Uptown fire victims appreciative at crowded benefit

"You don't realize how much you're cared for until you actually need it," said resident Shea Lavalier.

Shea Lavalier, a resident of the destroyed building, greets family and friends at Amore Victoria. Credit: Michelle Bruch

People packed into Amore Victoria Jan. 9 to support residents displaced by the nearby condo fire. The victims said they were “overwhelmed” by the turnout.

“This redefines my dictionary definition of the words ‘community’ and ‘neighbor,'” said Brian Hardy, who lost all of his belongings in the Dec. 28 fire at the 1500 block of Lake Street.

Shea Lavalier, who watched flames shoot out his bedroom window and destroy his large record collection, said he’s been amazed by the support from family and friends.

“You don’t realize how much you’re cared for until you actually need it,” he said.

Condo owner Andrea Johnson said she loved the “little home” she occupied for the last 10 years. She lost her heirlooms, all of the photos of her grandfather, and her cat, who jumped out of her arms the night of the fire to run back into the house.

“I would not wish this on anyone,” she said. “I’m exhausted. I miss my cat.”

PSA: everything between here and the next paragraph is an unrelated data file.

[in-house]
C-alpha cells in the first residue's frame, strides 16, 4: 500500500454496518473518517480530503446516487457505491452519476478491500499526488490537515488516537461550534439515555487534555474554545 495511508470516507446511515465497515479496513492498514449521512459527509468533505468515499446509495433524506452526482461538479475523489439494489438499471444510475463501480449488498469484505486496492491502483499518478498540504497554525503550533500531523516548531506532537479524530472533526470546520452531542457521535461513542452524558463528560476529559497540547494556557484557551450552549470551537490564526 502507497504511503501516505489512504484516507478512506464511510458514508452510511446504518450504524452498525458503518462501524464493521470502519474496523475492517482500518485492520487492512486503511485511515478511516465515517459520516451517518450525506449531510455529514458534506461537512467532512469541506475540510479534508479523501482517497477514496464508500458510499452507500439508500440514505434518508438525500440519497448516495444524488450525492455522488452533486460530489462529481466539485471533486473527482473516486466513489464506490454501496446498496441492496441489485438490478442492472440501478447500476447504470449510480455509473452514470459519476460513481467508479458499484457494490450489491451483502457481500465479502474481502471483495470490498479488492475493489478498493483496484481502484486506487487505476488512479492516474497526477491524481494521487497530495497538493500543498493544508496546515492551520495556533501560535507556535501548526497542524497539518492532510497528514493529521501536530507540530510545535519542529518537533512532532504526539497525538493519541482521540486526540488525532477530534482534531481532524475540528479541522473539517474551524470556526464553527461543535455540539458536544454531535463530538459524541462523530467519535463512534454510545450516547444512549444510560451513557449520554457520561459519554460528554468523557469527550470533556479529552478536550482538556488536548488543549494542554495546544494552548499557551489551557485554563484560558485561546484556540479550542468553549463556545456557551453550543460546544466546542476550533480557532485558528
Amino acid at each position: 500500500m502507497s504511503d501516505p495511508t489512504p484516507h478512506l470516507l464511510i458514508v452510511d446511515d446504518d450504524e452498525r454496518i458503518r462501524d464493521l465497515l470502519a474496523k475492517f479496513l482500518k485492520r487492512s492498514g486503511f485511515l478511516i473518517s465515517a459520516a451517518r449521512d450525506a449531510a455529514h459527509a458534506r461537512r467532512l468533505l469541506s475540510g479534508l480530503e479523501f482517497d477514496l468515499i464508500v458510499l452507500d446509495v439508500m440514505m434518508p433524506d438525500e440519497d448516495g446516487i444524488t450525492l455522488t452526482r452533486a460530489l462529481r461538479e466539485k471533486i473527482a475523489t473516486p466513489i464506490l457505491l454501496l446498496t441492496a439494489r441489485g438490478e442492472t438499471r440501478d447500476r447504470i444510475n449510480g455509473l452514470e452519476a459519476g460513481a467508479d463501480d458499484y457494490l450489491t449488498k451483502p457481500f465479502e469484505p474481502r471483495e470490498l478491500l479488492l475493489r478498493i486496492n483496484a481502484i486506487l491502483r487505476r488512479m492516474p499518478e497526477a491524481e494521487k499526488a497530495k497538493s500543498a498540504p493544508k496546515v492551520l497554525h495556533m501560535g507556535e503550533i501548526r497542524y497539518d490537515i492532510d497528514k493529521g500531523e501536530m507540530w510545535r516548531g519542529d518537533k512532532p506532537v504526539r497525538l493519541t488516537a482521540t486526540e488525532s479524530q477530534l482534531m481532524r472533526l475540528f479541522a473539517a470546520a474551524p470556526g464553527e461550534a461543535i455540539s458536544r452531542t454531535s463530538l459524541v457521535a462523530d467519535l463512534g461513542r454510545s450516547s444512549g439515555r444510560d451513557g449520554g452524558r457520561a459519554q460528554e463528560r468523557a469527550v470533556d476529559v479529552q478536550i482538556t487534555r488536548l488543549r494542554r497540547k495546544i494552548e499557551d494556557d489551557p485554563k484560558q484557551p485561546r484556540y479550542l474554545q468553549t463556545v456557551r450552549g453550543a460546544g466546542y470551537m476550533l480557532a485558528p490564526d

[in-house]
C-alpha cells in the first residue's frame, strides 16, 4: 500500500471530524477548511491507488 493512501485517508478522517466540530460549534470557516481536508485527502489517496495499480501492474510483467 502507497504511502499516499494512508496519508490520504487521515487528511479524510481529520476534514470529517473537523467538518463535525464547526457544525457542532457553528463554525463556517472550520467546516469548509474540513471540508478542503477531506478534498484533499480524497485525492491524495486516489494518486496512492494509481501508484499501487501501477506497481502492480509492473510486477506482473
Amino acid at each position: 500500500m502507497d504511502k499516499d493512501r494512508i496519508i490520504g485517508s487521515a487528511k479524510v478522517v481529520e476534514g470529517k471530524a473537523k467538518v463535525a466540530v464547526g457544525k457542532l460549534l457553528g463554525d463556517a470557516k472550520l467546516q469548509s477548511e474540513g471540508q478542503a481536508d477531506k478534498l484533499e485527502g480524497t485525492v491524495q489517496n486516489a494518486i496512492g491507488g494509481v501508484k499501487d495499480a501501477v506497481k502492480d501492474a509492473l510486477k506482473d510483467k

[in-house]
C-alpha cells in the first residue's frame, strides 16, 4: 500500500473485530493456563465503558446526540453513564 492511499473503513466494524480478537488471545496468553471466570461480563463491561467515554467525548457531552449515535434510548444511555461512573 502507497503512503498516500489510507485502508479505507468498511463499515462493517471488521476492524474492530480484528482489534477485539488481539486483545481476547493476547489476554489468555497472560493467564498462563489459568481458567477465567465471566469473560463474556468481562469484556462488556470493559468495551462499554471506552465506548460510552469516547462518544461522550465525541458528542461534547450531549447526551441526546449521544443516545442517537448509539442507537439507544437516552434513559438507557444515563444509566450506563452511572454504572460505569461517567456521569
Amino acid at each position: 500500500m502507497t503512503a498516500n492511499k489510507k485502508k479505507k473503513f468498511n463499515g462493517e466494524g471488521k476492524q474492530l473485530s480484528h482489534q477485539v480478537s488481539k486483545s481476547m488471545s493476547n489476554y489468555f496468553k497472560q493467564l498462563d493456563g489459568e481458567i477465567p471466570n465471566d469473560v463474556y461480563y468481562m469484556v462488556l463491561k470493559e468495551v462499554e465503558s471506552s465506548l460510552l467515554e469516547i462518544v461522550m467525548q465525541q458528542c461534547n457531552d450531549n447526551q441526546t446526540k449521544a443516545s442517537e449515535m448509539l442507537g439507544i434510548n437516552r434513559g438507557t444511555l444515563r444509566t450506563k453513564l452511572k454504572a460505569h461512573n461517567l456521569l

She urged people to keep pet carriers handy, buy renter’s insurance, and get to know their neighbors.

All of Amore Victoria’s proceeds Jan. 9 went to the fire victims, including the proceeds of a silent auction in the wine cellar. The restaurant also opened the “Uptown Condo Fire Fund.” Wells Fargo branches can accept donations directly to the fund.

Restaurant owner Jenna Victoria said she met many of the residents throughout the week as they offered free meals.

“A lot of the renters didn’t have insurance,” she said. “I think that’s part of the reason we [decided] to do it.”

Hardy is a regular at Amore Victoria, eating there two or three times per week. He said he considers himself lucky to be their neighbor.

“I’m happy that Alex and Jenna got recognized for their kindness that’s spilled back into the community,” he said.

Hardy said he was amazed to watch tweets about the benefit circulate through the Twin Cities, with alerts coming from reader’s groups, news organizations and even a Twin Cities leather and kink group.

“It was the full spectrum of community support,” he said. “It’s humbling and overwhelming.”